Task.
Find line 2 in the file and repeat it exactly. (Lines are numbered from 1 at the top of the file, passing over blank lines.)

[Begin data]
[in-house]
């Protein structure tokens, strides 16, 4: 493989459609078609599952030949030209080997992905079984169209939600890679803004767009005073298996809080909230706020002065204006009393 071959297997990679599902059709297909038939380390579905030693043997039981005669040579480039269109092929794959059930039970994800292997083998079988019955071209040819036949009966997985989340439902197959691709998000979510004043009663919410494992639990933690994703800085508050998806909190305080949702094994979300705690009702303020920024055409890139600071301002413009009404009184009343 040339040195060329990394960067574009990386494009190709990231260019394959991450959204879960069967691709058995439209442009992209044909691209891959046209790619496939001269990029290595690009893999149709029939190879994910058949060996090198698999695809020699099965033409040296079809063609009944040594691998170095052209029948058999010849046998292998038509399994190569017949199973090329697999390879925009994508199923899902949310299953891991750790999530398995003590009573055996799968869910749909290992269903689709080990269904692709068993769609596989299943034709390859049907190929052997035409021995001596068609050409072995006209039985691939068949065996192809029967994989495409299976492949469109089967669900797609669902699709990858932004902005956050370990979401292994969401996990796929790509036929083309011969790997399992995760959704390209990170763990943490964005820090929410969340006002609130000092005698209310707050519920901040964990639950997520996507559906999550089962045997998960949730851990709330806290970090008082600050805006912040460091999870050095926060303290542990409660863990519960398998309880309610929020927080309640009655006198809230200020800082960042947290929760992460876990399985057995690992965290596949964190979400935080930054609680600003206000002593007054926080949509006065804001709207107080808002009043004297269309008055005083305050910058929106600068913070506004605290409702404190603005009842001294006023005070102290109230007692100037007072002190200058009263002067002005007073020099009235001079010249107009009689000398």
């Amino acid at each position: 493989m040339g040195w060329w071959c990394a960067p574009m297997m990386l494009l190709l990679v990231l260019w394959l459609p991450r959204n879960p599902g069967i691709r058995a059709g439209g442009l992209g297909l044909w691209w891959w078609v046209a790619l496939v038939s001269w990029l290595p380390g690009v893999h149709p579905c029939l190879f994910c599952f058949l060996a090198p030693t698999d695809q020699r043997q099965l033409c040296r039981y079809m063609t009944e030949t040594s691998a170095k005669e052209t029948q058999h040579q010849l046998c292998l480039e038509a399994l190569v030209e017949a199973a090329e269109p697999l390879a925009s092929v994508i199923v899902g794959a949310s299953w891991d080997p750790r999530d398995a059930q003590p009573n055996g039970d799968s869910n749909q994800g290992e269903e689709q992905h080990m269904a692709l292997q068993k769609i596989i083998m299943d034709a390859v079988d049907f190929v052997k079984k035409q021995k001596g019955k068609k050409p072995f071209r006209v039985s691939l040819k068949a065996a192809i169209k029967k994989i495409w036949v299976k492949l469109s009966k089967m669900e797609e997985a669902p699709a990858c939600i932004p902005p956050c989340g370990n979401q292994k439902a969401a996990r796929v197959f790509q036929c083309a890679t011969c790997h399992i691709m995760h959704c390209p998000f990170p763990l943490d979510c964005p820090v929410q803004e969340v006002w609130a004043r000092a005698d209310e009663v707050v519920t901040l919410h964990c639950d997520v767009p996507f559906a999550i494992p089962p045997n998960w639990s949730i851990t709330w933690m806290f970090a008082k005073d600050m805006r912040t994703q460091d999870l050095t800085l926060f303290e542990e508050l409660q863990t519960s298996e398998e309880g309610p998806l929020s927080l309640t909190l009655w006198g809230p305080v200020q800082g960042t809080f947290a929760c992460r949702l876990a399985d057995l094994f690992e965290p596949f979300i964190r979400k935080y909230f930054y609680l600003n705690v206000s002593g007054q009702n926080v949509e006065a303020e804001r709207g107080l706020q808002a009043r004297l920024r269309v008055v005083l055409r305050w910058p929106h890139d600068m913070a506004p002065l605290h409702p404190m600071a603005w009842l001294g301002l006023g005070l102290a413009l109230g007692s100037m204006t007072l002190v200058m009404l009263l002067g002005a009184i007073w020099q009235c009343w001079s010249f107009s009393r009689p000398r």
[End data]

């Protein structure tokens, strides 16, 4: 493989459609078609599952030949030209080997992905079984169209939600890679803004767009005073298996809080909230706020002065204006009393 071959297997990679599902059709297909038939380390579905030693043997039981005669040579480039269109092929794959059930039970994800292997083998079988019955071209040819036949009966997985989340439902197959691709998000979510004043009663919410494992639990933690994703800085508050998806909190305080949702094994979300705690009702303020920024055409890139600071301002413009009404009184009343 040339040195060329990394960067574009990386494009190709990231260019394959991450959204879960069967691709058995439209442009992209044909691209891959046209790619496939001269990029290595690009893999149709029939190879994910058949060996090198698999695809020699099965033409040296079809063609009944040594691998170095052209029948058999010849046998292998038509399994190569017949199973090329697999390879925009994508199923899902949310299953891991750790999530398995003590009573055996799968869910749909290992269903689709080990269904692709068993769609596989299943034709390859049907190929052997035409021995001596068609050409072995006209039985691939068949065996192809029967994989495409299976492949469109089967669900797609669902699709990858932004902005956050370990979401292994969401996990796929790509036929083309011969790997399992995760959704390209990170763990943490964005820090929410969340006002609130000092005698209310707050519920901040964990639950997520996507559906999550089962045997998960949730851990709330806290970090008082600050805006912040460091999870050095926060303290542990409660863990519960398998309880309610929020927080309640009655006198809230200020800082960042947290929760992460876990399985057995690992965290596949964190979400935080930054609680600003206000002593007054926080949509006065804001709207107080808002009043004297269309008055005083305050910058929106600068913070506004605290409702404190603005009842001294006023005070102290109230007692100037007072002190200058009263002067002005007073020099009235001079010249107009009689000398």